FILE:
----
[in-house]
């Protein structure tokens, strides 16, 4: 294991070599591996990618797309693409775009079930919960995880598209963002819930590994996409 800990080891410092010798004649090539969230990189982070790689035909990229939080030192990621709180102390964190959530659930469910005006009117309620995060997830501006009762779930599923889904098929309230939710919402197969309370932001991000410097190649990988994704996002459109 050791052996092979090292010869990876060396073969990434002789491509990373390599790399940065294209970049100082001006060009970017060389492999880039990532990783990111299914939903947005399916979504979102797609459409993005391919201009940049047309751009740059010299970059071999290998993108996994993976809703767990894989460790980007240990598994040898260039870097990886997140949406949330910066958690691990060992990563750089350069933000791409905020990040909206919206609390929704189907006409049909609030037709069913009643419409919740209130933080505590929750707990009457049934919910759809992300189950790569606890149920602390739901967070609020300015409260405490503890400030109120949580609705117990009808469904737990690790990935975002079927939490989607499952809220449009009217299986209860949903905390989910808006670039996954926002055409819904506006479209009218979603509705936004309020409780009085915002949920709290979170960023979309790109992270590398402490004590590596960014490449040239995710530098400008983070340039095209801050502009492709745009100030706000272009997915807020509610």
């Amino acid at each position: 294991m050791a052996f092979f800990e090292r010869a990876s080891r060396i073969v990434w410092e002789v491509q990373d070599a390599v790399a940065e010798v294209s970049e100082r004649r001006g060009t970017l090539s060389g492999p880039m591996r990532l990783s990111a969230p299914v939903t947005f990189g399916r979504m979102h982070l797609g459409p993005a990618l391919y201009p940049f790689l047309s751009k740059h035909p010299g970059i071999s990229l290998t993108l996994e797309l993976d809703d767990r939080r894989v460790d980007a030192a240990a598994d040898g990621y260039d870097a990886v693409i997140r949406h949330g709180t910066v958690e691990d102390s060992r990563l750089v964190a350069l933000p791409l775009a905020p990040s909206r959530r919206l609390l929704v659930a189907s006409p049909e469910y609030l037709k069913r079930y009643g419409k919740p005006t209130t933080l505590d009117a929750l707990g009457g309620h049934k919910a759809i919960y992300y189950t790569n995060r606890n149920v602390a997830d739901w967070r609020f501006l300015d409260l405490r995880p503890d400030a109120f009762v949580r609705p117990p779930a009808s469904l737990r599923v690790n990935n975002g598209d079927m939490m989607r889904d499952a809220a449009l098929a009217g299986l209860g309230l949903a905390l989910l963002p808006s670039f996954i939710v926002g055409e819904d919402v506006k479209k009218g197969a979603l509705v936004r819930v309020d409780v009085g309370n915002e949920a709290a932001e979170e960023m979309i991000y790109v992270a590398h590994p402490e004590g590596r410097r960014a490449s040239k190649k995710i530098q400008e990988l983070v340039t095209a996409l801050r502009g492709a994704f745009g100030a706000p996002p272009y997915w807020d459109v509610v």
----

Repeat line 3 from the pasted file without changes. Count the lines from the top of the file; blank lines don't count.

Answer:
């Amino acid at each position: 294991m050791a052996f092979f800990e090292r010869a990876s080891r060396i073969v990434w410092e002789v491509q990373d070599a390599v790399a940065e010798v294209s970049e100082r004649r001006g060009t970017l090539s060389g492999p880039m591996r990532l990783s990111a969230p299914v939903t947005f990189g399916r979504m979102h982070l797609g459409p993005a990618l391919y201009p940049f790689l047309s751009k740059h035909p010299g970059i071999s990229l290998t993108l996994e797309l993976d809703d767990r939080r894989v460790d980007a030192a240990a598994d040898g990621y260039d870097a990886v693409i997140r949406h949330g709180t910066v958690e691990d102390s060992r990563l750089v964190a350069l933000p791409l775009a905020p990040s909206r959530r919206l609390l929704v659930a189907s006409p049909e469910y609030l037709k069913r079930y009643g419409k919740p005006t209130t933080l505590d009117a929750l707990g009457g309620h049934k919910a759809i919960y992300y189950t790569n995060r606890n149920v602390a997830d739901w967070r609020f501006l300015d409260l405490r995880p503890d400030a109120f009762v949580r609705p117990p779930a009808s469904l737990r599923v690790n990935n975002g598209d079927m939490m989607r889904d499952a809220a449009l098929a009217g299986l209860g309230l949903a905390l989910l963002p808006s670039f996954i939710v926002g055409e819904d919402v506006k479209k009218g197969a979603l509705v936004r819930v309020d409780v009085g309370n915002e949920a709290a932001e979170e960023m979309i991000y790109v992270a590398h590994p402490e004590g590596r410097r960014a490449s040239k190649k995710i530098q400008e990988l983070v340039t095209a996409l801050r502009g492709a994704f745009g100030a706000p996002p272009y997915w807020d459109v509610v």